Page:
O'Leary stated during a press conference in Rome that Ryanair will take delivery of 35 Boeing aircraft by the end of June and an additional five during the first two weeks of July.

Ryanair said in March that although the business was originally scheduled to receive 57 Boeing Max 8200 planes by the end of April, a developing crisis at Boeing meant it would only deliver 40 jets before the end of June.

In addition, O'Leary stated that despite recent regulatory conflicts, he anticipated Ryanair to maintain its dominant position in the Italian market in the years to come.

According to O'Leary, the budget airline based in Dublin would be interested in taking up any slots that might open up at Rome's Fiumicino airport as a consequence of Lufthansa and ITA Airways' proposed merger.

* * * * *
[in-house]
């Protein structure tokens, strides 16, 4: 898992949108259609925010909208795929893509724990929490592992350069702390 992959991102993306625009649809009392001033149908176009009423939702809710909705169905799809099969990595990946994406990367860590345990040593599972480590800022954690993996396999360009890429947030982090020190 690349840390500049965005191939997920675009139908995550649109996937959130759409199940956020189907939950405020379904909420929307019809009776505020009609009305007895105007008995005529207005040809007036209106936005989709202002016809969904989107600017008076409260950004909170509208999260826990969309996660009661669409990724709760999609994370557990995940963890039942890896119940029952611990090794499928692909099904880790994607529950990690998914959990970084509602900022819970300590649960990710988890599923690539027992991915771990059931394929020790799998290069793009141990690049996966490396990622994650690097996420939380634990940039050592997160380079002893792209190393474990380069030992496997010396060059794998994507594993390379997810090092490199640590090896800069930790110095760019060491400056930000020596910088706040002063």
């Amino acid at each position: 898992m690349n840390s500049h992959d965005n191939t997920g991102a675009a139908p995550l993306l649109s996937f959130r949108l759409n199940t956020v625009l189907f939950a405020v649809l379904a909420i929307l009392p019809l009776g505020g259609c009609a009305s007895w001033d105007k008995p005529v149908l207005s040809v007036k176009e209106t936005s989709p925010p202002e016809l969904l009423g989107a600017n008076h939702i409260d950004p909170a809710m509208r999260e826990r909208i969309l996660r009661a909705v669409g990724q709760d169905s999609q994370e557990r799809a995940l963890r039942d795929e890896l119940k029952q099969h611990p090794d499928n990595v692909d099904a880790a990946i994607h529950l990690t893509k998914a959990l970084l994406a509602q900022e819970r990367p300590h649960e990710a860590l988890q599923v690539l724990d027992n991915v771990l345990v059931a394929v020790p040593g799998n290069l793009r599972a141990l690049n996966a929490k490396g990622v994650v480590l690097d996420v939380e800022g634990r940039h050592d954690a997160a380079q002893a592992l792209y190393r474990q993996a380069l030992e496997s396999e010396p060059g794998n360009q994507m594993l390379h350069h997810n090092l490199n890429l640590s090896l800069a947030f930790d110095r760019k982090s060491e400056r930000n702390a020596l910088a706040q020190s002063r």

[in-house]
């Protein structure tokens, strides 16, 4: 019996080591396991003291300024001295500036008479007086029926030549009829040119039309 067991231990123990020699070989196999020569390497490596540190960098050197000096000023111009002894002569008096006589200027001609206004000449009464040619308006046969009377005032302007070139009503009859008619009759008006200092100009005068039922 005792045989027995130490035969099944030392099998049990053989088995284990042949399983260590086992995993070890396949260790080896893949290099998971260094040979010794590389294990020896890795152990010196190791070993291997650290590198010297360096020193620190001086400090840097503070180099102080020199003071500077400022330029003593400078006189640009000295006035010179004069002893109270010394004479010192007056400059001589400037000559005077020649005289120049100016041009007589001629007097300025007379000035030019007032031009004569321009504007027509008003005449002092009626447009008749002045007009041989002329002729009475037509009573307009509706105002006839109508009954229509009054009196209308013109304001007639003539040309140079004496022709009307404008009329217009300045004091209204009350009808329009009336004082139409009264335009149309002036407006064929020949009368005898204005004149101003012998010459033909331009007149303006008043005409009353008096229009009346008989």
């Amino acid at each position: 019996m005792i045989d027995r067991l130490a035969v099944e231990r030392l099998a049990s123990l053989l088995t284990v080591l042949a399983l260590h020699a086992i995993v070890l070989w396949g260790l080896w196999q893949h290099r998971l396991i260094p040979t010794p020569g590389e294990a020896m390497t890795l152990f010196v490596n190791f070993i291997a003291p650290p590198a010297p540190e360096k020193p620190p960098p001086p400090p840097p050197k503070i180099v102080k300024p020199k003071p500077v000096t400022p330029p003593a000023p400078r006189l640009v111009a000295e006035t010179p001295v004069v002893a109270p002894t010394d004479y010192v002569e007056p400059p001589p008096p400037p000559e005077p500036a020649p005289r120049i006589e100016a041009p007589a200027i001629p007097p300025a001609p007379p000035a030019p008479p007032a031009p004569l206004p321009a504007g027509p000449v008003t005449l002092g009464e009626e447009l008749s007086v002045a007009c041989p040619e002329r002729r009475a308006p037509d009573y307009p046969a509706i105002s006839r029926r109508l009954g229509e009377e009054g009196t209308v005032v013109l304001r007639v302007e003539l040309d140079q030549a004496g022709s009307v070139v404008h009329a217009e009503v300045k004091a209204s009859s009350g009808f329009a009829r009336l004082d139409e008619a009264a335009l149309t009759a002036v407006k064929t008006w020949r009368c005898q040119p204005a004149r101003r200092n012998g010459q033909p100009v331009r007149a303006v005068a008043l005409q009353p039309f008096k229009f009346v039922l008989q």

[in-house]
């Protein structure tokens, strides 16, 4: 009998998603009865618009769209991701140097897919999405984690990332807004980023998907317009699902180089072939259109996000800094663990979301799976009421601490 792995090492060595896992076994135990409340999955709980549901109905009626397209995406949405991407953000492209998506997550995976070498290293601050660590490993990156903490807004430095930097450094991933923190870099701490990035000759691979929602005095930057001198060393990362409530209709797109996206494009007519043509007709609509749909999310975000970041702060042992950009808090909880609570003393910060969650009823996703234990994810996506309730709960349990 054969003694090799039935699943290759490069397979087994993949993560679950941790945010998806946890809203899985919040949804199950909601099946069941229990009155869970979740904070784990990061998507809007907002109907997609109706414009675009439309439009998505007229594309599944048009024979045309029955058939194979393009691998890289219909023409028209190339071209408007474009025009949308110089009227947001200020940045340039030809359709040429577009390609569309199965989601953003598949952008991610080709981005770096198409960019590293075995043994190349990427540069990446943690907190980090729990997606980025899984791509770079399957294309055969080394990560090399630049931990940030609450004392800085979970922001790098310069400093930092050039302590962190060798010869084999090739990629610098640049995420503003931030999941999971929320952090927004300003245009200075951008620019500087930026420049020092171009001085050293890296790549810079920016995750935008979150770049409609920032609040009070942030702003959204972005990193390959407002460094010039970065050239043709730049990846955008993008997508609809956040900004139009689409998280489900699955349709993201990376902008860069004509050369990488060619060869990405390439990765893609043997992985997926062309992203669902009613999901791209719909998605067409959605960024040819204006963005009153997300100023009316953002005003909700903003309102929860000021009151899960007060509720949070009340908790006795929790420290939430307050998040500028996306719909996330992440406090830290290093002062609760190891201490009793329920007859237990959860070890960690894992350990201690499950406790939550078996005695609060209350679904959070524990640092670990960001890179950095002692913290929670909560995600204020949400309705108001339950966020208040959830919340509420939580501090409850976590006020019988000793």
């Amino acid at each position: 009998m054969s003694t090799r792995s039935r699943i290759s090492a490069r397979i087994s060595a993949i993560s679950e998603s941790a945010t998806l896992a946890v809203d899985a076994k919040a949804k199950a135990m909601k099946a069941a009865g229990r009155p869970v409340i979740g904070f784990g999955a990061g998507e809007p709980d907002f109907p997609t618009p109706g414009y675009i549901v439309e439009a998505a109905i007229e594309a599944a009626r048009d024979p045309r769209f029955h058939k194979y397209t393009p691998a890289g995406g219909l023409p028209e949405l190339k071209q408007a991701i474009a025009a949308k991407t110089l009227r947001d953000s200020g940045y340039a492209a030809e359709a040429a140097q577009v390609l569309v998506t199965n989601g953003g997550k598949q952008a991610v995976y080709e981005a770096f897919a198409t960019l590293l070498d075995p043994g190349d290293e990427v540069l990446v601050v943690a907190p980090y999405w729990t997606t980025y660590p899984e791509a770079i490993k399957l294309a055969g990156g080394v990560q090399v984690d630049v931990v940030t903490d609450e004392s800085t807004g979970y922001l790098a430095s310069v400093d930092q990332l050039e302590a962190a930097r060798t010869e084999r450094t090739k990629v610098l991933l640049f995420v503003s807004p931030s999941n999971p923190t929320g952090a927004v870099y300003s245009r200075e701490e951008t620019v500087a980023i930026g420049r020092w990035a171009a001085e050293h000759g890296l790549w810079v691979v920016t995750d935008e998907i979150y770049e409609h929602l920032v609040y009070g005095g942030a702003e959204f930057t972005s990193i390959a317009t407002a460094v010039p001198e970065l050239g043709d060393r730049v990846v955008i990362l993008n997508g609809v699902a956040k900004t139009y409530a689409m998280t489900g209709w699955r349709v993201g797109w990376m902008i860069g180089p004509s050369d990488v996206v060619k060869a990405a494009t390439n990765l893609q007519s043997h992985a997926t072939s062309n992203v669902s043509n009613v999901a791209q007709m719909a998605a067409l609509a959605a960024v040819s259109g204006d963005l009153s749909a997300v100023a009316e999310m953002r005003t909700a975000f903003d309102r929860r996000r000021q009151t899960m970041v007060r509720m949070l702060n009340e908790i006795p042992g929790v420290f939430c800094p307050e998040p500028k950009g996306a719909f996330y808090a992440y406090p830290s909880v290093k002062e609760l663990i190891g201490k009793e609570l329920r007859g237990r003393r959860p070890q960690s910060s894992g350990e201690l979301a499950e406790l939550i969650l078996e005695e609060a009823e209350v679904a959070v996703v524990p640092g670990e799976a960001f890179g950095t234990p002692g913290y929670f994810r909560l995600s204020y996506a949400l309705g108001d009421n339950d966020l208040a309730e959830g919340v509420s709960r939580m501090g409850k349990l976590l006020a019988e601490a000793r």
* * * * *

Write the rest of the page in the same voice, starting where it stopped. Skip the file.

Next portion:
He stated that a disagreement Ryanair had with businesses, such as the Spanish online travel firm eDreams, was the reason for the airline's confrontation with Italy's antitrust regulator (AGCM) this week.

Ryanair has been directed by the AGCM to cease restricting or preventing travel agencies from selling its airline tickets.

O'Leary, who had attended holding a placard that said, "Stop OTA (Online Travel Agency) Pirates, Protect Passengers," stated, "We think the case has no merit whatsoever."

Ryanair declared that it would challenge any final AGCM decision that went against it in an Italian provincial court, where it knows it will prevail.

The business also intends to file a countercomplaint with the AGCM about O'Leary's allegations that eDreams' Prime membership service paid travellers an annual fee of €55 for nonexistent savings.

eDreams responded by praising the AGCM action and criticising Ryanair's handling of it.

"Such aggressive and bullying behaviour is aimed at deflecting scrutiny from their own questionable actions and underscores their anti-competitive culture," the company stated in a statement.